I'm normally not one to enjoy the anonymity of assembly lines---hey, I rail against assembly-line product when it comes in the form of movies and music all the time. But while it's not like copy editors are celebrated nearly as much as reporters and editors-in-chief or anything, I found myself developing an enjoyment out of catching errors and coming up with informative yet attention-grabbing headlines (even if most of my headlines ended up getting reworked or rewritten by the slot editors---not that I feel bitter about that or anything; in fact, I'm glad for the extra eyes on the copy I'm assigned to edit). I caught quite a few major misspellings and factual errors during my 10 weeks, and almost all of them felt satisfying to catch. Maybe I feel better about assembly lines when I feel the product coming out of that assembly line is something worthwhile.

Anyway, it was a very pleasant and even bittersweet final shift, and when I walked out of the South Brunswick, N.J., Dow Jones office for what may have been the final time, it really felt like the end of some kind of era for me---or, less hyperbolically, the end of an eye-opening, productive, fun stay at a summer camp. The fact that I was there to witness both a copy desk and an entire organization in transition---not only did we deal with the Bancrofts and the rest of the shareholders deciding whether or not to let Rupert Murdoch's News Corp. take over Dow Jones, but I also witnessed one copy desk chief leave for Hong Kong and another one take over---made my internship that much sweeter; it really was a rare privilege to work there at such a fascinating time in Dow Jones history.

Of course, how many summer camps come with an intense two-week pre-summer camp in which I have to go to class every day; take maybe five tests a day; memorize the AP Stylebook, the geography of the world, and other facts; and many other things? Still, as tough as Dr. Edward Trayes' copy-editing boot camp was in the moment, I'll cherish those memories too, if only because that experience was like no other classroom experience I've ever had.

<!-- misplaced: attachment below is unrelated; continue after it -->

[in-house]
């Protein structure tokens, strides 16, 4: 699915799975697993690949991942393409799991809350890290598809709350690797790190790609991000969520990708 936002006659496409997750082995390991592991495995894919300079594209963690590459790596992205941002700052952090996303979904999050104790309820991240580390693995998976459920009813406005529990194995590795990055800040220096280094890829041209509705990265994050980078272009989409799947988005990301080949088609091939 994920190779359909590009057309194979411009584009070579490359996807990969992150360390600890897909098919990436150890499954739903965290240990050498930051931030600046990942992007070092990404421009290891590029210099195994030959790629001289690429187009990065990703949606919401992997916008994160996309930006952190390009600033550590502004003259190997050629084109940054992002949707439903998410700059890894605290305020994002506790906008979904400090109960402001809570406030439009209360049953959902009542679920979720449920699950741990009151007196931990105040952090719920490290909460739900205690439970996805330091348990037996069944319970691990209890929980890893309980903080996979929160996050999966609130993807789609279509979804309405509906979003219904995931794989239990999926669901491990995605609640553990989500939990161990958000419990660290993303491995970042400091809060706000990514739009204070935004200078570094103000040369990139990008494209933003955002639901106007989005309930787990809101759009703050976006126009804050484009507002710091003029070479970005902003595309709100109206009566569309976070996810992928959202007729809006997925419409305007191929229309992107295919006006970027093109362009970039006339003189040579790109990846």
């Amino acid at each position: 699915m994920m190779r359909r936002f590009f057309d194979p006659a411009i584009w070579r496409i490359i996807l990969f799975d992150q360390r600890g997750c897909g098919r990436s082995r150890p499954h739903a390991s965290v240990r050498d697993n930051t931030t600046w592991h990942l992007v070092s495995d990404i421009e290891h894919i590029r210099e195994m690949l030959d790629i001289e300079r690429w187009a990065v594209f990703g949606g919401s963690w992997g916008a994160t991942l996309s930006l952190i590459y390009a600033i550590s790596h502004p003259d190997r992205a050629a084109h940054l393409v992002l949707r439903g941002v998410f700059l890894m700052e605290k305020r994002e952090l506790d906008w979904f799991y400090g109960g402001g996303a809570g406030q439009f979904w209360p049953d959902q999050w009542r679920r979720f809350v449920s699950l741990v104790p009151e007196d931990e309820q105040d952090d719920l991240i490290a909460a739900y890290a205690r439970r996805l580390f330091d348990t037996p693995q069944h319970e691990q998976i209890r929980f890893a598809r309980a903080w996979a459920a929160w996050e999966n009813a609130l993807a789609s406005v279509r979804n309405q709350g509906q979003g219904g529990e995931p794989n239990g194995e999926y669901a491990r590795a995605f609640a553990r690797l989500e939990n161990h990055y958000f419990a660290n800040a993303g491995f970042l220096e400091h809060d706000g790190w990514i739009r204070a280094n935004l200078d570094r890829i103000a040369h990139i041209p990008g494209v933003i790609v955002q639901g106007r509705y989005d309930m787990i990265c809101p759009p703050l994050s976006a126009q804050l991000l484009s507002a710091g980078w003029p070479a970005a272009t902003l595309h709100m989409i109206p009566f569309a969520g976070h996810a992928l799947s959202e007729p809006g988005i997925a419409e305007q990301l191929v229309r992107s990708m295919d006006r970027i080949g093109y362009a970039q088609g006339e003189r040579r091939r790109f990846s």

Now that I have the rest of August without The Wall Street Journal, what, some of you may be wondering, will I be doing?

Obviously, I'm still searching for that fall internship---nothing official yet, but some solid leads and a handful of positive interviews. There are rumblings between my parents that a week-long getaway---possibly back to Acadia National Park in Maine. (We went there last year, and faithful readers, remember how that trip ended? With a bitter family argument and an early exit, punctuated by a scene of all of us yelling at each other in the car on our way out of the Howard Johnson's we were staying at in Bangor, Maine. Maybe this is my mother's implicit way of trying to erase that memory...?) And of course, I still have my subscription to Netflix and my DVDs. (Speaking of DVDs...God, I haven't written an official piece of film writing in quite a while! I should think of something to write about and get published...)

If nothing else, I can spend the next three weeks or so pondering what may lie in store for me in the future after I (hopefully) graduate in a few months. Will graduate school be in the cards? Do I want to saddle myself with more debt in order to go to grad school right after college...or do I perhaps want to wait a few years before I make the plunge?